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Welcome to ReadThatAgain.com, a just-for-fun website reviewing a bunch of children's books that our family has enjoyed over the last few years. We try to find fun, intelligent, well-crafted books, but most importantly, books that kids like! Hopefully you'll find these reviews useful... Please feel free to comment on the site or send recommendations for books we may have missed... In the meantime, enjoy!

This is the first page of books written by authors under the letter "Y"






Kids Books -- Letter "Y" By Author

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"If I Had A Robot"
Written by Dan Yaccarino
Illustrated by Dan Yaccarino
(Viking Books, 1996)

I suppose this book has its boyish charm, although I wouldn't recommend it, either for its message or its presentation. The artwork, from TV animator Dan Yaccarino, is cluttered and klutzy -- he's aiming for the clean, streamlined, retro-spaceage look he perfected in later books, but he ain't there yet. Mostly, though, it's the story I disliked. Yaccarino starts from the premise of the title -- cool! a robot!! -- and then slides lazily into a rejectionist fantasy wherein the robot will eat the boy's vegetables for him and get him out of his schoolwork as well. Why promote these negative values? Why couldn't the robot do something really cool, like fly him to Mars, or something? To make things worse, what pulls the lad out of his dreamworld and back to the dinner table is the promise of a super-sugary desert, but only if he finishes his meal. Bleahh. How lame and how counterproductive... Don't get me wrong: I'm not some rigid, humorless, all-books-must-teach-right-from-wrong crankypants grind, but I just don't see the point of this narrative... I mean, if you think it's funny, good for you. No doubt there are lots of kids who will respond favorably as well... But I imagine there are an awful lot of parents out there who would be perfectly happy to keep this one off the reading list and have their kids think that veggies and school are cool. There are plenty of opportunities for the opposite message to seep in; why put it there yourself? (C-)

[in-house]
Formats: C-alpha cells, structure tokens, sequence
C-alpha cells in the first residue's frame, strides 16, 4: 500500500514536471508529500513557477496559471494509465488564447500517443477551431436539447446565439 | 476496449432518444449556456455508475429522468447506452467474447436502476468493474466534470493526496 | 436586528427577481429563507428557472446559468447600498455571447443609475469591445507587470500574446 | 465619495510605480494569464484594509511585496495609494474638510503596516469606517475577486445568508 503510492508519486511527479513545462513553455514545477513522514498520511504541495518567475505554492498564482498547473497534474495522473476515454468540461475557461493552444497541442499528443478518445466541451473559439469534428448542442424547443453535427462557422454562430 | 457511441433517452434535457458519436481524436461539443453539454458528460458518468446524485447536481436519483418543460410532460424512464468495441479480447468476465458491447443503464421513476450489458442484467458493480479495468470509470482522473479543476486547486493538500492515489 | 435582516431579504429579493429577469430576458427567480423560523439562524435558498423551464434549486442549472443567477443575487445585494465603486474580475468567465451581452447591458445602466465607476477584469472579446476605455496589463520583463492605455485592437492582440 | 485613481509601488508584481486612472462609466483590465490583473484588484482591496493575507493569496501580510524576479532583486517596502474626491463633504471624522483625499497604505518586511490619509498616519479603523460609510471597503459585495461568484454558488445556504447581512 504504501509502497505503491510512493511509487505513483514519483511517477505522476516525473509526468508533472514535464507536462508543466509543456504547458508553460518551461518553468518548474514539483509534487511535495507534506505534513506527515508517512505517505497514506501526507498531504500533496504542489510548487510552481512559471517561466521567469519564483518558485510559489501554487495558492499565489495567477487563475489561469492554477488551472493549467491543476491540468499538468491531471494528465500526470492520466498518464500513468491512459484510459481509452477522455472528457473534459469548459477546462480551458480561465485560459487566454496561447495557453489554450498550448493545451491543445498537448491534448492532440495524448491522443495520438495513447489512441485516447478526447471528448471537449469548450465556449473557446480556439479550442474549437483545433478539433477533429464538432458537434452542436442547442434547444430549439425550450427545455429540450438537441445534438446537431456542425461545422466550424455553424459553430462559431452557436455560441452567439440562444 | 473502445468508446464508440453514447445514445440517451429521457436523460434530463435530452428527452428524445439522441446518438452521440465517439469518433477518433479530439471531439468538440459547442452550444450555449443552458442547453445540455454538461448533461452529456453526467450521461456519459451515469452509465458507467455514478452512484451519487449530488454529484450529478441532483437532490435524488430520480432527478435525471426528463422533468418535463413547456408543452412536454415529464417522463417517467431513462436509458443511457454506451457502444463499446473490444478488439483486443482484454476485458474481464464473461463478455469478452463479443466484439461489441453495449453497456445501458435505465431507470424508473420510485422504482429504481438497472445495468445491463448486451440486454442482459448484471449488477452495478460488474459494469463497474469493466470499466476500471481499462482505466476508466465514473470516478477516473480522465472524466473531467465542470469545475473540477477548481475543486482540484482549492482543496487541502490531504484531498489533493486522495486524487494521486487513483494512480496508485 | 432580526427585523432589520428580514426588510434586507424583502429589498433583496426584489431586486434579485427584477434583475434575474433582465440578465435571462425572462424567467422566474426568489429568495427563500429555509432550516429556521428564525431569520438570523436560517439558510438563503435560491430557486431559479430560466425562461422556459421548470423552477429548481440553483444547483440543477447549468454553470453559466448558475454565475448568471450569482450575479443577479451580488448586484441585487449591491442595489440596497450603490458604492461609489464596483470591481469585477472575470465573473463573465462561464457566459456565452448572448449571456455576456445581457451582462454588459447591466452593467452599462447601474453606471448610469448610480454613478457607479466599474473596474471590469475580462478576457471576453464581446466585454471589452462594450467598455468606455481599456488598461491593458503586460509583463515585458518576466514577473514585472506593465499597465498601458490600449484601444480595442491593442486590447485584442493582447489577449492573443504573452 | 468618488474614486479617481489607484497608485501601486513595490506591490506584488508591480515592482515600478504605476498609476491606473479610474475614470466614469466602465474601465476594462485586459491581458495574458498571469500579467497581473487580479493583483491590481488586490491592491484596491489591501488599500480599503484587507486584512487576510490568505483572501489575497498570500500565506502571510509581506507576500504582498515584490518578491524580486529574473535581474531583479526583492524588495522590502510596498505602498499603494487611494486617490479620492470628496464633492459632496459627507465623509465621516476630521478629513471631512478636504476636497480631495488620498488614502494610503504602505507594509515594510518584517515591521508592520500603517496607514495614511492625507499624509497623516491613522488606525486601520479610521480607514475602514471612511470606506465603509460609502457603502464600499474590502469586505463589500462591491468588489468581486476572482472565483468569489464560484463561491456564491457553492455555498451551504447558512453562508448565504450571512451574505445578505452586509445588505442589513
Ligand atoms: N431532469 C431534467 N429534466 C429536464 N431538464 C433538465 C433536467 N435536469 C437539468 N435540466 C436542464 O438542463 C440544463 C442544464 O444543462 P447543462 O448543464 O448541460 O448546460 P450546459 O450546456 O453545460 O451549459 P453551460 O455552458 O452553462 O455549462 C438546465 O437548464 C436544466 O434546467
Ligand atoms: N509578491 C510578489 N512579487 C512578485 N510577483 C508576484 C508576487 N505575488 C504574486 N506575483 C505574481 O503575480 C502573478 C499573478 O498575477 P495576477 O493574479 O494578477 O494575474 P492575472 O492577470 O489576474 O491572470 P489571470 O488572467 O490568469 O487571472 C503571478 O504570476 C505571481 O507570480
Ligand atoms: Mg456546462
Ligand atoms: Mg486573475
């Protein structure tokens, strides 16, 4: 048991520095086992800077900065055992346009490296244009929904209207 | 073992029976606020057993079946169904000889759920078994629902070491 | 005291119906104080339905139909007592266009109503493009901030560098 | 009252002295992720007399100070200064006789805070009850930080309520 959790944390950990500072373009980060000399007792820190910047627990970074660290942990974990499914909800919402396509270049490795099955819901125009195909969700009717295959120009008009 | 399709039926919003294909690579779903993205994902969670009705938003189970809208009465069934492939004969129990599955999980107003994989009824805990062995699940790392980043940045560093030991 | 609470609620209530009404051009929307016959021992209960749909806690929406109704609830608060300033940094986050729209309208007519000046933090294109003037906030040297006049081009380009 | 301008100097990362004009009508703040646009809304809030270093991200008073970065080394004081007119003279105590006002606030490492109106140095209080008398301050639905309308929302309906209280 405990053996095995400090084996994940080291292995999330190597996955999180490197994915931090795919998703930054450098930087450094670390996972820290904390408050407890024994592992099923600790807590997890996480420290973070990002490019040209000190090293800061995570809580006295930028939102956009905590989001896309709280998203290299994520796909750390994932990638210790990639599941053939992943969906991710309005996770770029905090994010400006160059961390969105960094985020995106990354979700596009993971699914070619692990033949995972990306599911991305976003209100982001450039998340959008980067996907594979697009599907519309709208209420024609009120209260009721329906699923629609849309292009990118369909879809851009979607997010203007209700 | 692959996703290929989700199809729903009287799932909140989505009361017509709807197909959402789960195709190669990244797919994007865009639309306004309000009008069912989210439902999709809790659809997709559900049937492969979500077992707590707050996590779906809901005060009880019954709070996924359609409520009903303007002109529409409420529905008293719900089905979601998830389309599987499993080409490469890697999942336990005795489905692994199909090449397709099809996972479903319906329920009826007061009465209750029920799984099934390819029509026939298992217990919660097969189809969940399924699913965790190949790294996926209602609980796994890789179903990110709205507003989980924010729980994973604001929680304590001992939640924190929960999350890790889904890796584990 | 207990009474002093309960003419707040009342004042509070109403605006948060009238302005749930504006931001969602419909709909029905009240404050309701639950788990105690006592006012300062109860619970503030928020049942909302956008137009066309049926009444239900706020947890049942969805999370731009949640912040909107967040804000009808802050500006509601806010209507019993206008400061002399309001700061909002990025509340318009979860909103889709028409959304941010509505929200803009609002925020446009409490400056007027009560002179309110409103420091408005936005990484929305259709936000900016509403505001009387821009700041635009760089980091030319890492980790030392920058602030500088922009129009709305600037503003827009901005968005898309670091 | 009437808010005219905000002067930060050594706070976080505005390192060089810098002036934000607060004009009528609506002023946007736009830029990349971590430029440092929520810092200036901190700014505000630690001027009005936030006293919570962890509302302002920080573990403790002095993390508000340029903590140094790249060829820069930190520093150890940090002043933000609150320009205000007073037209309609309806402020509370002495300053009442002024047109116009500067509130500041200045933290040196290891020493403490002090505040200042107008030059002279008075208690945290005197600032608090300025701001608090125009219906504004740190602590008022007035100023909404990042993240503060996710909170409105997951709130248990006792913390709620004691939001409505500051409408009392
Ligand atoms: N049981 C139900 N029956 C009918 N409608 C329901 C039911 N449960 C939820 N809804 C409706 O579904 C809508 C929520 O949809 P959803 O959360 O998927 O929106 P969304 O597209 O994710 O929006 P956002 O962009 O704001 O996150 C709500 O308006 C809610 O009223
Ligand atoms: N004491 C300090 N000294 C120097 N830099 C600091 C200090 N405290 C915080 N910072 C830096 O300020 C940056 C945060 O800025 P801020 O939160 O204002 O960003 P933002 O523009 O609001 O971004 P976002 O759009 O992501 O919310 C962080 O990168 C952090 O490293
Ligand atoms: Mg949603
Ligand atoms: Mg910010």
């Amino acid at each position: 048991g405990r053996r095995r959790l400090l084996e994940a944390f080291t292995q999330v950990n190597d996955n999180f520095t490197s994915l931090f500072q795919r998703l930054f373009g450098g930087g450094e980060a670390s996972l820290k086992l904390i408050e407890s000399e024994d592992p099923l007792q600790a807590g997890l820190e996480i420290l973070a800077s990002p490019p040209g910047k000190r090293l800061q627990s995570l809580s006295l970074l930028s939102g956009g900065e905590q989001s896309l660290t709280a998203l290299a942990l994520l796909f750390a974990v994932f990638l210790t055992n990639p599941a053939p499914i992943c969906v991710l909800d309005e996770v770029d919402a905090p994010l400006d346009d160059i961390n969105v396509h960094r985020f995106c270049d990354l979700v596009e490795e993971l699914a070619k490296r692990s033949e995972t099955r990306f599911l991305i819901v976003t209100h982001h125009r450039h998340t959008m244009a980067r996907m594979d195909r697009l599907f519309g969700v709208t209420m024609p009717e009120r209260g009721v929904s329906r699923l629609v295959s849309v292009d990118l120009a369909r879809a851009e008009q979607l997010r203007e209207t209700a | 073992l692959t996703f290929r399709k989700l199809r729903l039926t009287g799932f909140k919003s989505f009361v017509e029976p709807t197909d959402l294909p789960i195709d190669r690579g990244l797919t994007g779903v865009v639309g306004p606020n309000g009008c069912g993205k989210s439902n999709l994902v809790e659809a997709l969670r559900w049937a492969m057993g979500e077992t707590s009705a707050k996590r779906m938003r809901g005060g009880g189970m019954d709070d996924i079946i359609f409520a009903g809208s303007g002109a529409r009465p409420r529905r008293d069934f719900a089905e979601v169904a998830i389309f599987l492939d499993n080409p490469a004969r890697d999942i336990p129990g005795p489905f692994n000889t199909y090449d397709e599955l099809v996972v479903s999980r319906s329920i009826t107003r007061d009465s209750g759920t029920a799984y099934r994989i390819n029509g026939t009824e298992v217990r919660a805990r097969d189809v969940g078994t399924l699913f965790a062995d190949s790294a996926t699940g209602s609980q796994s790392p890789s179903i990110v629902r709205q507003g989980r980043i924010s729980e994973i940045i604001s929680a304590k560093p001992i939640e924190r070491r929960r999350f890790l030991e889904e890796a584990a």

"Zoom! Zoom! Zoom! I'm Off To The Moon"
Written by Dan Yaccarino
Illustrated by Dan Yaccarino
(Scholastic, 1997)

(B+)


"An Octopus Followed Me Home"
Written by Dan Yaccarino
Illustrated by Dan Yaccarino
(1998)

Another clumsy early work from Yaccarino. An octopus tags along with a little girl and when she asks her dad please please please can I keep him, he reminds her of all the other exotic, improbable animals she's taken in and promised to care for... The concept is very funny, and the text is pretty good, I just didn't care for the artwork. It's kinda chaotic and overly bold, difficult to take in at a glance and understand. Maybe a little tighter framing and more negative space would have helped? Anyway, I wasn't wowed by this one, but it's okay. (C-)


"Deep In The Jungle"
Written by Dan Yaccarino
Illustrated by Dan Yaccarino
(Atheneum, 2000)

A disappointing early work by TV cartoonist Dan Yaccarino... The story revolves around a vainglorious lion who is bored ruling the jungle and sees a trip to civilization as an opportunity for his great talents to be recognized. Of course, being in the circus isn't all it's cracked up to be, and the lion soon discovers that he'd rather be back home with all the wild animals. He returns as a liberator, rather than as a bully and a bore (which is what he was before). The message is okay, I guess, but the story is a bit forced and the text is very wordy and lacks the flow and ease of Yaccarino's later work. It's all about the learning curve, I guess. (C+)


"The Birthday Fish"
Written by Dan Yaccarino
Illustrated by Dan Yaccarino
(Henry Holt, 2005)

Cool book. Like many young girls, little Cynthia just loves ponies and for some time now has politely but repeatedly requested one for her birthday (or for Christmas, she's not particular...) She keeps getting other stuff -- toys, bikes, even a dog -- but never a pony! You'd think her parents would catch on, eventually... This year, she was totally sure she'd get a pony, but instead she got... a fish! Cynthia was just about to take her frustrations out on the poor goldfish when it struck a deal with her... set it free and it would grant her a wish. But in the course of setting the fish free, she realized he was kind of a cool companion, and decided to keep the fish instead. I like the hip, hyper-cartoonish art, as well as the pacing and overall feel of this book. The moral of the story, such as it is, is nice, but the action itself is really engaging... It's fun to read. Yaccarino, a TV animation writer, has a few other books out as well, but this one is the best so far. Recommended! (A)


"Mice At The Beach"
Written by Haruo Yamashita